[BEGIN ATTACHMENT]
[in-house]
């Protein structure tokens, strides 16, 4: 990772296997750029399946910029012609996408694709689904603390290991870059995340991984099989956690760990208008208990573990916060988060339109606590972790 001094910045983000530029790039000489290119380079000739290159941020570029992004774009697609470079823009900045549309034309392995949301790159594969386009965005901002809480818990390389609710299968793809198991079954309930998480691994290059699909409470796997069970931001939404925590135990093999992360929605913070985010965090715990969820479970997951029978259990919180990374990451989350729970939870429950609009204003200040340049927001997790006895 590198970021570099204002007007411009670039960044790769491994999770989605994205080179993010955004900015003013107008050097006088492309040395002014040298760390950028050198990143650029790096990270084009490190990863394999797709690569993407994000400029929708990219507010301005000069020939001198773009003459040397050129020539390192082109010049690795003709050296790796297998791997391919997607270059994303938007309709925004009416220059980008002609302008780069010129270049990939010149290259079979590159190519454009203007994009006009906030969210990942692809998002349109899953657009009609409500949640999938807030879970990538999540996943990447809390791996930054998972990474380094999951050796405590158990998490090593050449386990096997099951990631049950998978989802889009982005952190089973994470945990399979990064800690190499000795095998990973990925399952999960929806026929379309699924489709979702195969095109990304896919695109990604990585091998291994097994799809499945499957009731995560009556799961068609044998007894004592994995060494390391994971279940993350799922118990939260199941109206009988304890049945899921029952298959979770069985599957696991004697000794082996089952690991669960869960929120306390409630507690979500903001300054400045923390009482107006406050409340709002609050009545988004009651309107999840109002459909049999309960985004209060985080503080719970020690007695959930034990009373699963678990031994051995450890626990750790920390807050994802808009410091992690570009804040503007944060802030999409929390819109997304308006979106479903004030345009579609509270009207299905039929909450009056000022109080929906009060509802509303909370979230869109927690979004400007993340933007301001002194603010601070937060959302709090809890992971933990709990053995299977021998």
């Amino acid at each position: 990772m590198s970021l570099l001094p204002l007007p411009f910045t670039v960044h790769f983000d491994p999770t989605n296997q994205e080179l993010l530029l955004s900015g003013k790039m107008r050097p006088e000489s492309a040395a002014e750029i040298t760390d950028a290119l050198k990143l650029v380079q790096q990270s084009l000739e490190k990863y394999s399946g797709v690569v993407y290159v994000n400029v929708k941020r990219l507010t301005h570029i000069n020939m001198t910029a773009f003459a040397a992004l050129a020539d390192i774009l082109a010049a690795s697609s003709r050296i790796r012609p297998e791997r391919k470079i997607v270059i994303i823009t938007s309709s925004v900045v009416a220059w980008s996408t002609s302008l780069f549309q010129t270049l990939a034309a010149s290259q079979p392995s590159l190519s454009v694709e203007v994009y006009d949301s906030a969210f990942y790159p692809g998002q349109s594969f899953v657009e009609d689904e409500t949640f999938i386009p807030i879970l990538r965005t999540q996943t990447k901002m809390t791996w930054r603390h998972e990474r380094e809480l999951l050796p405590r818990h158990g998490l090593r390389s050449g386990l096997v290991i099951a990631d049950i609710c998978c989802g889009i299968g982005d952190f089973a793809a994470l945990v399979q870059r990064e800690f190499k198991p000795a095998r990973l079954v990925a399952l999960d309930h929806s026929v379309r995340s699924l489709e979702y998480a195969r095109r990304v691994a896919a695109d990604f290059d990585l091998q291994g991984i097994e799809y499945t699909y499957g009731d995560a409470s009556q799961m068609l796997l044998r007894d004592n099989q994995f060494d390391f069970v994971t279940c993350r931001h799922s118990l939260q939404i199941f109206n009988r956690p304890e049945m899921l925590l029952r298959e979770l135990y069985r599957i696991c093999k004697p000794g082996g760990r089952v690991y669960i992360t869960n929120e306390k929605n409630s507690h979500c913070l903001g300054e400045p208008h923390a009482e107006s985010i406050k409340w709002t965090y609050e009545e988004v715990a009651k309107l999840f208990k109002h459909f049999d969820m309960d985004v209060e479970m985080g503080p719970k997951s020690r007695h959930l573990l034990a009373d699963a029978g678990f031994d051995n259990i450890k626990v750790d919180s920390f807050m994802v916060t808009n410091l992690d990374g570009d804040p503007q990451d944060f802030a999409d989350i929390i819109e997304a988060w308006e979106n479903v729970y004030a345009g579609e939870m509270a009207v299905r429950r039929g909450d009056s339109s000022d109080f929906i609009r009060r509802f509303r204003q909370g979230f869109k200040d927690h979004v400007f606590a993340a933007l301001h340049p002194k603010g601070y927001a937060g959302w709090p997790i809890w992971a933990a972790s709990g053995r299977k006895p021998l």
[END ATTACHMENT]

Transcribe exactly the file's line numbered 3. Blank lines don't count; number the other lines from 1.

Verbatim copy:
């Amino acid at each position: 990772m590198s970021l570099l001094p204002l007007p411009f910045t670039v960044h790769f983000d491994p999770t989605n296997q994205e080179l993010l530029l955004s900015g003013k790039m107008r050097p006088e000489s492309a040395a002014e750029i040298t760390d950028a290119l050198k990143l650029v380079q790096q990270s084009l000739e490190k990863y394999s399946g797709v690569v993407y290159v994000n400029v929708k941020r990219l507010t301005h570029i000069n020939m001198t910029a773009f003459a040397a992004l050129a020539d390192i774009l082109a010049a690795s697609s003709r050296i790796r012609p297998e791997r391919k470079i997607v270059i994303i823009t938007s309709s925004v900045v009416a220059w980008s996408t002609s302008l780069f549309q010129t270049l990939a034309a010149s290259q079979p392995s590159l190519s454009v694709e203007v994009y006009d949301s906030a969210f990942y790159p692809g998002q349109s594969f899953v657009e009609d689904e409500t949640f999938i386009p807030i879970l990538r965005t999540q996943t990447k901002m809390t791996w930054r603390h998972e990474r380094e809480l999951l050796p405590r818990h158990g998490l090593r390389s050449g386990l096997v290991i099951a990631d049950i609710c998978c989802g889009i299968g982005d952190f089973a793809a994470l945990v399979q870059r990064e800690f190499k198991p000795a095998r990973l079954v990925a399952l999960d309930h929806s026929v379309r995340s699924l489709e979702y998480a195969r095109r990304v691994a896919a695109d990604f290059d990585l091998q291994g991984i097994e799809y499945t699909y499957g009731d995560a409470s009556q799961m068609l796997l044998r007894d004592n099989q994995f060494d390391f069970v994971t279940c993350r931001h799922s118990l939260q939404i199941f109206n009988r956690p304890e049945m899921l925590l029952r298959e979770l135990y069985r599957i696991c093999k004697p000794g082996g760990r089952v690991y669960i992360t869960n929120e306390k929605n409630s507690h979500c913070l903001g300054e400045p208008h923390a009482e107006s985010i406050k409340w709002t965090y609050e009545e988004v715990a009651k309107l999840f208990k109002h459909f049999d969820m309960d985004v209060e479970m985080g503080p719970k997951s020690r007695h959930l573990l034990a009373d699963a029978g678990f031994d051995n259990i450890k626990v750790d919180s920390f807050m994802v916060t808009n410091l992690d990374g570009d804040p503007q990451d944060f802030a999409d989350i929390i819109e997304a988060w308006e979106n479903v729970y004030a345009g579609e939870m509270a009207v299905r429950r039929g909450d009056s339109s000022d109080f929906i609009r009060r509802f509303r204003q909370g979230f869109k200040d927690h979004v400007f606590a993340a933007l301001h340049p002194k603010g601070y927001a937060g959302w709090p997790i809890w992971a933990a972790s709990g053995r299977k006895p021998l």